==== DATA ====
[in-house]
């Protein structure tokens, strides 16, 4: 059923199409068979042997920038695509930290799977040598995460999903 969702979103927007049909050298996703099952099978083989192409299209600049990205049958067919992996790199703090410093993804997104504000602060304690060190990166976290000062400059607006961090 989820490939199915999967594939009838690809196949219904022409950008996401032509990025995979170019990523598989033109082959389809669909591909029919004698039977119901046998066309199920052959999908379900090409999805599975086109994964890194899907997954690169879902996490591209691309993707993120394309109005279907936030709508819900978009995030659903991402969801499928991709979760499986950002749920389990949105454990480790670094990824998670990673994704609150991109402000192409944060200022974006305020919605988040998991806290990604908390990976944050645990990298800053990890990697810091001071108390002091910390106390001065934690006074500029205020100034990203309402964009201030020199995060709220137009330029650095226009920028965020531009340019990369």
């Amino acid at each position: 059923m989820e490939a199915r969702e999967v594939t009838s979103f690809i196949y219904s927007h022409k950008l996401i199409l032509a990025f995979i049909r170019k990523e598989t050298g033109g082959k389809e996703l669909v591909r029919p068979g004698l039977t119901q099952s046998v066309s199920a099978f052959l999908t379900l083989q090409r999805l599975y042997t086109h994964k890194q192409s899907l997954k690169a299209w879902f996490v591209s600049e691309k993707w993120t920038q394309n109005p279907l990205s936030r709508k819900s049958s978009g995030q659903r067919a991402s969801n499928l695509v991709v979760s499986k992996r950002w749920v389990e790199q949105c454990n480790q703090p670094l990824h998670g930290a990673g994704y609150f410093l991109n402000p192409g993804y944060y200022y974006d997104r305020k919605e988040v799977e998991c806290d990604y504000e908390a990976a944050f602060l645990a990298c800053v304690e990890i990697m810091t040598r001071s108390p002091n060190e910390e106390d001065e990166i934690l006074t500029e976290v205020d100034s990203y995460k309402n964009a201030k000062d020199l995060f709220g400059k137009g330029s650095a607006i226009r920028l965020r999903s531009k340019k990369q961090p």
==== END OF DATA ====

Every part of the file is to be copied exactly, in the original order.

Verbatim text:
[in-house]
């Protein structure tokens, strides 16, 4: 059923199409068979042997920038695509930290799977040598995460999903 969702979103927007049909050298996703099952099978083989192409299209600049990205049958067919992996790199703090410093993804997104504000602060304690060190990166976290000062400059607006961090 989820490939199915999967594939009838690809196949219904022409950008996401032509990025995979170019990523598989033109082959389809669909591909029919004698039977119901046998066309199920052959999908379900090409999805599975086109994964890194899907997954690169879902996490591209691309993707993120394309109005279907936030709508819900978009995030659903991402969801499928991709979760499986950002749920389990949105454990480790670094990824998670990673994704609150991109402000192409944060200022974006305020919605988040998991806290990604908390990976944050645990990298800053990890990697810091001071108390002091910390106390001065934690006074500029205020100034990203309402964009201030020199995060709220137009330029650095226009920028965020531009340019990369």
């Amino acid at each position: 059923m989820e490939a199915r969702e999967v594939t009838s979103f690809i196949y219904s927007h022409k950008l996401i199409l032509a990025f995979i049909r170019k990523e598989t050298g033109g082959k389809e996703l669909v591909r029919p068979g004698l039977t119901q099952s046998v066309s199920a099978f052959l999908t379900l083989q090409r999805l599975y042997t086109h994964k890194q192409s899907l997954k690169a299209w879902f996490v591209s600049e691309k993707w993120t920038q394309n109005p279907l990205s936030r709508k819900s049958s978009g995030q659903r067919a991402s969801n499928l695509v991709v979760s499986k992996r950002w749920v389990e790199q949105c454990n480790q703090p670094l990824h998670g930290a990673g994704y609150f410093l991109n402000p192409g993804y944060y200022y974006d997104r305020k919605e988040v799977e998991c806290d990604y504000e908390a990976a944050f602060l645990a990298c800053v304690e990890i990697m810091t040598r001071s108390p002091n060190e910390e106390d001065e990166i934690l006074t500029e976290v205020d100034s990203y995460k309402n964009a201030k000062d020199l995060f709220g400059k137009g330029s650095a607006i226009r920028l965020r999903s531009k340019k990369q961090p």